The equitable remedy of accounting exists for rare cases in which "accounts between the paries are of such a complicated nature that only a court of equity can satisfactorily unravel them."  Dairy Queen, Inc. v. Wood, 369 U.S. 469, 478 (1962) (internal quotation marks omitted).  The court may appoint a special master to review the relevant transactions and render a report.  The judge then takes the guise of a chancellor in equity, balancing the equities between the parties and rendering an award according to his or her sense of fairness.

But the remedy applies only if the claimant lacks an adequate legal remedy — which typically takes the form of money damages.

A district court thought it found a new way to get around the inadequate remedy at law requirement.  It said that "[r]equir[ing] the jury to go through the detail of what each of [the parties' transactions] meant in terms of damages would prolong the trial unduly, and that makes it an inadequate legal remedy."

The Tenth Circuit reversed.  Haynes Trane Service Agency, Inc. v. Am. Standard, Inc., No. 07-1440 10th Cir. Apr. 7, 2009).  The party seeking the remedy, Trane, alleged a legal claim, fraud, against HaynesTSA, a Trane franchisee that sold Trane heating, ventilation, and air conditioning products.  HaynesTSA cheated, Trane alleged, by submitting false "claim-back" forms.  The claim-backs enabled HaynesTSA to collect from Trane payments compensating for price reductions HaynesTSA represented it made to meet competitors' lower prices to HVAC customers.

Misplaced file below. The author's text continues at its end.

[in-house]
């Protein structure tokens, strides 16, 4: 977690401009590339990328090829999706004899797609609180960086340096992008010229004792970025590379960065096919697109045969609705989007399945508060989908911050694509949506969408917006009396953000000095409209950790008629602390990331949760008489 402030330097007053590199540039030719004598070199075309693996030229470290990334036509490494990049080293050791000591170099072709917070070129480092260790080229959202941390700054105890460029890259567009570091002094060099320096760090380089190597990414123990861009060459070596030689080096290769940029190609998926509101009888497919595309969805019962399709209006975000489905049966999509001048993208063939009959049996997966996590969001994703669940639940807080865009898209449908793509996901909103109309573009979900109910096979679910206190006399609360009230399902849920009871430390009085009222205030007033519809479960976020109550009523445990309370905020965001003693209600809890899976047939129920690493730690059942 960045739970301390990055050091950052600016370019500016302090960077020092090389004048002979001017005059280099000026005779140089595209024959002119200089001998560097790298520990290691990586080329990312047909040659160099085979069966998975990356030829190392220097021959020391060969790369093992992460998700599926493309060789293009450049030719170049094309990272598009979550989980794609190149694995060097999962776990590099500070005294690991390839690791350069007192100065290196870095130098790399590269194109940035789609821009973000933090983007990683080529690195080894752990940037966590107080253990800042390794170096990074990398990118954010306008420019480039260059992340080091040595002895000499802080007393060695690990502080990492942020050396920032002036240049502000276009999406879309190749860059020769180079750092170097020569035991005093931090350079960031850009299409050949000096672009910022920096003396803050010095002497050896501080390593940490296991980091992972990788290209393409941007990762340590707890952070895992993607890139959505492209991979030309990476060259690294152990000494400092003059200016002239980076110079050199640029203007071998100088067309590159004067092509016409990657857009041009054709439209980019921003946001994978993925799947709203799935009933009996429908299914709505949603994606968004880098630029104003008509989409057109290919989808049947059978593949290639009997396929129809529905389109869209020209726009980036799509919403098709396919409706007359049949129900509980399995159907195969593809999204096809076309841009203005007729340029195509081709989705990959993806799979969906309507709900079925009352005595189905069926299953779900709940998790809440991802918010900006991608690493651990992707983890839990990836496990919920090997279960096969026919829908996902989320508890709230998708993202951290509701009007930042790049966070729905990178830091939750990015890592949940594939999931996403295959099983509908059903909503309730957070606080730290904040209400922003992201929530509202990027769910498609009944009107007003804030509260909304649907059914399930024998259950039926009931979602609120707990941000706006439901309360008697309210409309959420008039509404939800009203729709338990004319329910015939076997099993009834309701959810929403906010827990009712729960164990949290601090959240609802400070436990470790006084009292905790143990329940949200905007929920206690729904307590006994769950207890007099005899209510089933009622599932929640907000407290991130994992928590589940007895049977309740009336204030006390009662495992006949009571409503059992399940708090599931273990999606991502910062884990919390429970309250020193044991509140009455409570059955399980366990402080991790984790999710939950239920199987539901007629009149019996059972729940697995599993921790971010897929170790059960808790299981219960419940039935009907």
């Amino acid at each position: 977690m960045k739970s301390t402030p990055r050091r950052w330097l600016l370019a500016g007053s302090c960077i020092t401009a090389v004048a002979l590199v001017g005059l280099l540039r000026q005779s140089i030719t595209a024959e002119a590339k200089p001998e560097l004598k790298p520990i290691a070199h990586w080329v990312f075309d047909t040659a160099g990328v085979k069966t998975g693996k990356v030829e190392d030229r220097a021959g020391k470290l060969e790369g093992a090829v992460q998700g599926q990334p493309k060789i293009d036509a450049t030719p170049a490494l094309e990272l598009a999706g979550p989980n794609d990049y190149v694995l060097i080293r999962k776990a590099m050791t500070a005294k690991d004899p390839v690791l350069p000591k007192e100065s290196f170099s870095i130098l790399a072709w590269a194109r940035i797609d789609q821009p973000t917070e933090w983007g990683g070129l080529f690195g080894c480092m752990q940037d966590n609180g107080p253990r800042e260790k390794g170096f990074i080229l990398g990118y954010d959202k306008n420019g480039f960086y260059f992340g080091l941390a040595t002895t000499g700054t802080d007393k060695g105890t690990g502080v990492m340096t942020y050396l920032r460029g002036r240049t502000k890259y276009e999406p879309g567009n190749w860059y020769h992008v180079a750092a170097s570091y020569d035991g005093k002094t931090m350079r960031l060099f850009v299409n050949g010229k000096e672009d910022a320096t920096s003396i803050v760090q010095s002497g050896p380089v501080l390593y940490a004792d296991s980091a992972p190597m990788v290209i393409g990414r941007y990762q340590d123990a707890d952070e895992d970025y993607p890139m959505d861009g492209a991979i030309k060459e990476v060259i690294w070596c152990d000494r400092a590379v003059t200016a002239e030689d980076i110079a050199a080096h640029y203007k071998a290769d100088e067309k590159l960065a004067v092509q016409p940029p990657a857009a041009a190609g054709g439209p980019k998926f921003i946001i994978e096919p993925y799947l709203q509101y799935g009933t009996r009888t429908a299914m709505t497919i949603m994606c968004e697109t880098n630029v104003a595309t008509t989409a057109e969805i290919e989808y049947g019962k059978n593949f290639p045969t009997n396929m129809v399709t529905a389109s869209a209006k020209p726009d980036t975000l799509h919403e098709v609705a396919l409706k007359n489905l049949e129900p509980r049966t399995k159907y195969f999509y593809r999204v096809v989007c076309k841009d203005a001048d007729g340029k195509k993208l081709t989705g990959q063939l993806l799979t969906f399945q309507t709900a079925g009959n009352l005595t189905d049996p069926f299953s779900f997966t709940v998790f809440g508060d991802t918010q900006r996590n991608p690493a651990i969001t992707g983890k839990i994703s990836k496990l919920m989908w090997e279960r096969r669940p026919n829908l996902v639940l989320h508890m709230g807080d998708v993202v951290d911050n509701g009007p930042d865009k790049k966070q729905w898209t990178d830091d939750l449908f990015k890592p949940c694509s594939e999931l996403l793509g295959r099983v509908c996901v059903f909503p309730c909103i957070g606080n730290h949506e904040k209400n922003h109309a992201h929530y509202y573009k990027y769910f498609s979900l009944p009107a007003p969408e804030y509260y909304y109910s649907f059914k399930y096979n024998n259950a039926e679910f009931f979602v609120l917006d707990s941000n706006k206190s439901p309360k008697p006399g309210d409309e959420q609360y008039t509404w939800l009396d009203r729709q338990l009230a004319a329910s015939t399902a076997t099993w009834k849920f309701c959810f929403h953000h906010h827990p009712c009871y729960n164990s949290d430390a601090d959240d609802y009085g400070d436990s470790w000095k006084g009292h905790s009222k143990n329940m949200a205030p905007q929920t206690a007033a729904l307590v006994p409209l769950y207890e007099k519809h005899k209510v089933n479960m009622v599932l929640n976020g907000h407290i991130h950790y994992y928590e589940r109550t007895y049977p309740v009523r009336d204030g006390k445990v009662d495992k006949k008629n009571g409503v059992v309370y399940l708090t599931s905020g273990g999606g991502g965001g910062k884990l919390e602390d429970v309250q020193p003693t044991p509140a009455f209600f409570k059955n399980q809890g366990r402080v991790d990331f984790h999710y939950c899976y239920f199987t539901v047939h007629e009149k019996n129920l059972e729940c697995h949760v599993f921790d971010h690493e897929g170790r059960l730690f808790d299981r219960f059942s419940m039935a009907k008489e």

The Tenth Circuit would have none of it:

In this case the district court did not make (and based on the record on appeal, could not have made) findings establishing that "only a court of equity [could] satisfactorily unravel" the parties' accounts.  Dairy Queen, 369 U.S. at 478.  All the district court found was that having a jury tediously slow through individual claimbacks would "prolong the trial."  Aplts. App. Vol. IV at 1712.  We can locate no support, however, for the view that a prolonged trial in itself provides an inadequate remedy at law.

Haynes Trane, slip op. at 37.  Because the question of damages intertwined with the question of whether HaynesTSA defrauded Trane, the court remanded the case for a new trial.